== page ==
Premium Chessgames Member
  ray keene: clarke's books on both tal and petrosian are still in print with

i recommend them both very highly-my own book on petrosian-<petrosian v the elite> written with julian simpole-deliberately avoids repeating games annotated in clarkes anthology of petrosian's games.

Mar-18-09  amaurobius: Thank you CG for making Clarke today's player of the day.

I confess I can hardly name a British player to emerge in the 50s other than Penrose, but this fella was clearly no mug as the database indicates that he had a positive record against the likes of Szabo and Larsen.

Klaus Darga seems to have had his number though!

Mar-18-09  WhiteRook48: he made Tal and Petrosian's bios??
Premium Chessgames Member
  ray keene: tal and petrosian-yes!! both of them
Sep-06-09  Open Defence: very fine work indeed
Premium Chessgames Member
  GrahamClayton: His "100 Soviet Chess Miniatures" is a very entertaining book.
Mar-18-12  backrank: Here's my game collection on his Tal book: Game Collection: P.H. Clarke: Mikhail Tal's best games 1951-60 (interestingly, it doesn't appear under 'game collections' on the Mikhail Tal main page).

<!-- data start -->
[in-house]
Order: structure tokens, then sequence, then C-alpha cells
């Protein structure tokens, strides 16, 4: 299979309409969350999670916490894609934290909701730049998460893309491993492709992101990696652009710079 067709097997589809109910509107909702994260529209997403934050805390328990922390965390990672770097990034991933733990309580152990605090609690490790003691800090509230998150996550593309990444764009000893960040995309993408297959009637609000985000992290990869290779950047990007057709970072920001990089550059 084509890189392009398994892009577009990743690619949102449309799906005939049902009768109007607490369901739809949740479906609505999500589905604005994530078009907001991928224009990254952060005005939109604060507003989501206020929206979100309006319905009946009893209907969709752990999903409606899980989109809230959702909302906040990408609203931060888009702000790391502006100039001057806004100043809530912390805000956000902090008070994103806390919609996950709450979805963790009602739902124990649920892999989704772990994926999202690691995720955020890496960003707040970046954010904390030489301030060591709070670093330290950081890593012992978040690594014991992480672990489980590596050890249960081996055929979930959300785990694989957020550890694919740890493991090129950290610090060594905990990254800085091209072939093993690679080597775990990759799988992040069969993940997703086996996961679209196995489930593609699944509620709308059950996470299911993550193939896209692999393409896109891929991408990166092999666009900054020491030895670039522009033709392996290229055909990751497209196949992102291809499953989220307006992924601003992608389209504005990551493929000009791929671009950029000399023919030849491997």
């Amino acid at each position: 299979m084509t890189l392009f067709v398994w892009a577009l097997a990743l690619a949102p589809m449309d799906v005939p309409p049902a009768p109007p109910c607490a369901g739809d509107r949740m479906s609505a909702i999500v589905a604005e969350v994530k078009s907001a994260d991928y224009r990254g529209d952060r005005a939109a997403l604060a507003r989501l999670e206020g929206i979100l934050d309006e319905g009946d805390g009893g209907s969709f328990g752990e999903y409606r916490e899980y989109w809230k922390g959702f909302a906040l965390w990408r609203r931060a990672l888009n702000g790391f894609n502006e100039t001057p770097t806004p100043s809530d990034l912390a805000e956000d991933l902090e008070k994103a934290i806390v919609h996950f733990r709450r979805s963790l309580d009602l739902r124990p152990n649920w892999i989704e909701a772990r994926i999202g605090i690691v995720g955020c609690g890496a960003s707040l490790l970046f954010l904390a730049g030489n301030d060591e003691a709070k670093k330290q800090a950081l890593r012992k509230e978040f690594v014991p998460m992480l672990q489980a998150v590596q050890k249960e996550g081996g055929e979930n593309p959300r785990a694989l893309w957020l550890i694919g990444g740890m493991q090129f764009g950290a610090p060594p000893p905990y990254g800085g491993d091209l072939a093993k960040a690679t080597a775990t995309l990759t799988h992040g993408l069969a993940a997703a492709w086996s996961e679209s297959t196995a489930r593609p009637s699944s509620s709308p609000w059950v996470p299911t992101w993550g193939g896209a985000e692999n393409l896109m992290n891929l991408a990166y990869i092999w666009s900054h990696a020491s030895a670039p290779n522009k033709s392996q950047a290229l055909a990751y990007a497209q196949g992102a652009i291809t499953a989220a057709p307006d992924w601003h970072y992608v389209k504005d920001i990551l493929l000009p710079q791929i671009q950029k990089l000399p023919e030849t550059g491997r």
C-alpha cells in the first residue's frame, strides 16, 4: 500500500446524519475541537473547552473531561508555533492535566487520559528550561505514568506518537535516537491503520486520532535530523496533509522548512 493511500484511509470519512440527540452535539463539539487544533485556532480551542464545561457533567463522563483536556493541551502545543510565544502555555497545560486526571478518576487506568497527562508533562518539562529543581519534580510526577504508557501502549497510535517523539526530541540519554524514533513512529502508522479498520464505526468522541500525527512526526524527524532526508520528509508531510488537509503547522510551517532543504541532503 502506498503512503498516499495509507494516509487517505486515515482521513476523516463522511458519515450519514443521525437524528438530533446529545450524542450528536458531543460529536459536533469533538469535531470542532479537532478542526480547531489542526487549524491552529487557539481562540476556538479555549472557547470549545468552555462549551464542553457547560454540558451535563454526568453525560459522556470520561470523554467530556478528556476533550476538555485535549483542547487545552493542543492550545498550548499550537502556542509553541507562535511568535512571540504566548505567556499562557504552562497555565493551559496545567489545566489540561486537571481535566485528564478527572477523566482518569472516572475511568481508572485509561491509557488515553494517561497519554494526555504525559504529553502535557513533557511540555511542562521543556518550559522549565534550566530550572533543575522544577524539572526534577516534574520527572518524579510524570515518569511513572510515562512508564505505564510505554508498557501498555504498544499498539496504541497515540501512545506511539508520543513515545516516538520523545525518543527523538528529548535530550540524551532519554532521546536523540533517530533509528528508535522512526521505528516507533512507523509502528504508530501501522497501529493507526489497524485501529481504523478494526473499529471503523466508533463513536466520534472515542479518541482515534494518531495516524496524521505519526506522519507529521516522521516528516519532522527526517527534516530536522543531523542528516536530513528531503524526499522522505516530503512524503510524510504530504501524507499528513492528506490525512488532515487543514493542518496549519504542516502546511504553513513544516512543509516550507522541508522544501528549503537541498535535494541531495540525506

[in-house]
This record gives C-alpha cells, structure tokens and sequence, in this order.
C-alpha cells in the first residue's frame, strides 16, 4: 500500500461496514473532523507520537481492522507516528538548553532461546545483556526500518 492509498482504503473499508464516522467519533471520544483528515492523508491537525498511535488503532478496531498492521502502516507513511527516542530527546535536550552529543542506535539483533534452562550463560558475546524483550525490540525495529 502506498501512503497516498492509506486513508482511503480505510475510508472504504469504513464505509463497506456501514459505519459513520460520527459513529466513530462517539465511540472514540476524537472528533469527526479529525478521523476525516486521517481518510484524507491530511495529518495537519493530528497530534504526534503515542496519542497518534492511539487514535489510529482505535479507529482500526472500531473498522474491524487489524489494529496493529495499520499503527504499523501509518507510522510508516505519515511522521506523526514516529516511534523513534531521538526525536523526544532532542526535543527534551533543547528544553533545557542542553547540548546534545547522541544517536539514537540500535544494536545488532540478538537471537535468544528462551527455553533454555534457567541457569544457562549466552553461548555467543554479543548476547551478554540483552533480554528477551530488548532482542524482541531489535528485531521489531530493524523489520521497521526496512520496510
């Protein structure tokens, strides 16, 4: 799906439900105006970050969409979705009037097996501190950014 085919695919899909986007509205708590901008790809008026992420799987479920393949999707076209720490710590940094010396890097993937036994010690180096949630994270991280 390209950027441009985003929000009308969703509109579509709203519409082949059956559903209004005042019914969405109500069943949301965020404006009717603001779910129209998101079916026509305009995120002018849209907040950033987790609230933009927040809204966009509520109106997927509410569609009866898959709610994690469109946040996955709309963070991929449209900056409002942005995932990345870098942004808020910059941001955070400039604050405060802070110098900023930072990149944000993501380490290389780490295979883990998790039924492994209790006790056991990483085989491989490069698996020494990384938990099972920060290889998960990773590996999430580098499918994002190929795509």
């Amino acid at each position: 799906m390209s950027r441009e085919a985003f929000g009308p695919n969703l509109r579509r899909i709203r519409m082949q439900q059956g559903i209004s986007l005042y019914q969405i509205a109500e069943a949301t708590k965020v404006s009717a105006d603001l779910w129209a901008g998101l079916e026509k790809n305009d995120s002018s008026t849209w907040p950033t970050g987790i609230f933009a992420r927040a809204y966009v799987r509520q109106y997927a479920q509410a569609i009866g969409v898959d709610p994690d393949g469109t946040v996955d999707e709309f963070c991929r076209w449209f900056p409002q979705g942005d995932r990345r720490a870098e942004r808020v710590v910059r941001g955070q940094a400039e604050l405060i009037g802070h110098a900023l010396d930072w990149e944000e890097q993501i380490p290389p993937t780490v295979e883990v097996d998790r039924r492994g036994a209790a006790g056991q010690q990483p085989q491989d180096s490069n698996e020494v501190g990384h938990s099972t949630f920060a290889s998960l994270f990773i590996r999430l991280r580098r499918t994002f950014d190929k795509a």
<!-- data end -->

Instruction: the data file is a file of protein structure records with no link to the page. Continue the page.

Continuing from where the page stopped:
And someone else had already compiled the games from Clarke's book on Petrosian: Game Collection: P.H.Clarke: Petrosian's Best games (which does appear on the Petrosian main page)

Premium Chessgames Member
  Penguincw: Happy Birthday POTD!
Mar-19-12  SimonWebbsTiger: for chess bibliophiles:

Clarke's book, Tal's own life and games plus the match v. Botvinnik and Joe Gallagher's book

Clarke's book, Vasiliev's Batsford bio (with annotations by Suetin), Petrosian's lectures which were issued in book form, and Hardinge and Keene's book...

enough material to keep one occupied for the next many months!

Mar-19-12  srag: <SimonWebbsTiger>: here are some more books on Tal:

a) "El ajedrez extraordinario de Miguel Tal", by Luis Palau, Editorial Mercedes Sopena, Argentina, 1962;

b) "Tal since 1960", by W. H. Cozens, British Chess Magazine, 1974;

c) "Tal's Hundred Best Games 1961-1973", by Bernard Cafferty, Batsford, 1975;

d) "Tal's Masterpieces and other selected games, 1960-1975", by Andrew Karklins,Chicago Chess Books, 1976;

e) "Selected Chess Games of Mikhail Tal", by J. Hajtun, Pitman and Sons, 1961;

f) "Tal-Botvinnik: match for the World Chess Championship 1960", by Mikhail Tal, R.H.M. Press 1977;

g) "Study Chess with Tal", by Mikhail Tal and Alexander Koblenc, Batsford 1978;

h) "Attack with Mikhail Tal", by Mikhail Tal and Iacov Damsky, Cadogan 1994;

I also remember a four volume set published by Batsford some years ago and written by Hillary Thomas, I believe.

Enough to keep a student busy for years .

Premium Chessgames Member